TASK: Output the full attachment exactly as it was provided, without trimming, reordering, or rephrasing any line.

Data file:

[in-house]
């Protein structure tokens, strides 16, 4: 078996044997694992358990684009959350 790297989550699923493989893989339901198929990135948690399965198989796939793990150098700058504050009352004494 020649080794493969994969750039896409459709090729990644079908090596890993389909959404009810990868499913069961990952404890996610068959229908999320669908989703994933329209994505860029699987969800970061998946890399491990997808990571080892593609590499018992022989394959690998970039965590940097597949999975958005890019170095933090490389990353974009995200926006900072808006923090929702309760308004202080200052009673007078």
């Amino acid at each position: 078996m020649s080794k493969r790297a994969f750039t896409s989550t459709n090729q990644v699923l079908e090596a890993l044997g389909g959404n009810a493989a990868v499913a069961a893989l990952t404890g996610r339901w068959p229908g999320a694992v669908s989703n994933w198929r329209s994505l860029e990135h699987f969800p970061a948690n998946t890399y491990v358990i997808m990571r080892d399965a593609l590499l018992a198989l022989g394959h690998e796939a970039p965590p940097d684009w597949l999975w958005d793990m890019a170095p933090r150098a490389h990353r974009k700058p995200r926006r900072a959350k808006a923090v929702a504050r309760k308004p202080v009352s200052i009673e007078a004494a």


[in-house]
């Protein structure tokens, strides 16, 4: 078996044997694992358990684009959350 790297989550699923493989893989339901198929990135948690399965198989796939793990150098700058504050009352004494 020649080794493969994969750039896409459709090729990644079908090596890993389909959404009810990868499913069961990952404890996610068959229908999320669908989703994933329209994505860029699987969800970061998946890399491990997808990571080892593609590499018992022989394959690998970039965590940097597949999975958005890019170095933090490389990353974009995200926006900072808006923090929702309760308004202080200052009673007078």
């Amino acid at each position: 078996m020649s080794k493969r790297a994969f750039t896409s989550t459709n090729q990644v699923l079908e090596a890993l044997g389909g959404n009810a493989a990868v499913a069961a893989l990952t404890g996610r339901w068959p229908g999320a694992v669908s989703n994933w198929r329209s994505l860029e990135h699987f969800p970061a948690n998946t890399y491990v358990i997808m990571r080892d399965a593609l590499l018992a198989l022989g394959h690998e796939a970039p965590p940097d684009w597949l999975w958005d793990m890019a170095p933090r150098a490389h990353r974009k700058p995200r926006r900072a959350k808006a923090v929702a504050r309760k308004p202080v009352s200052i009673e007078a004494a």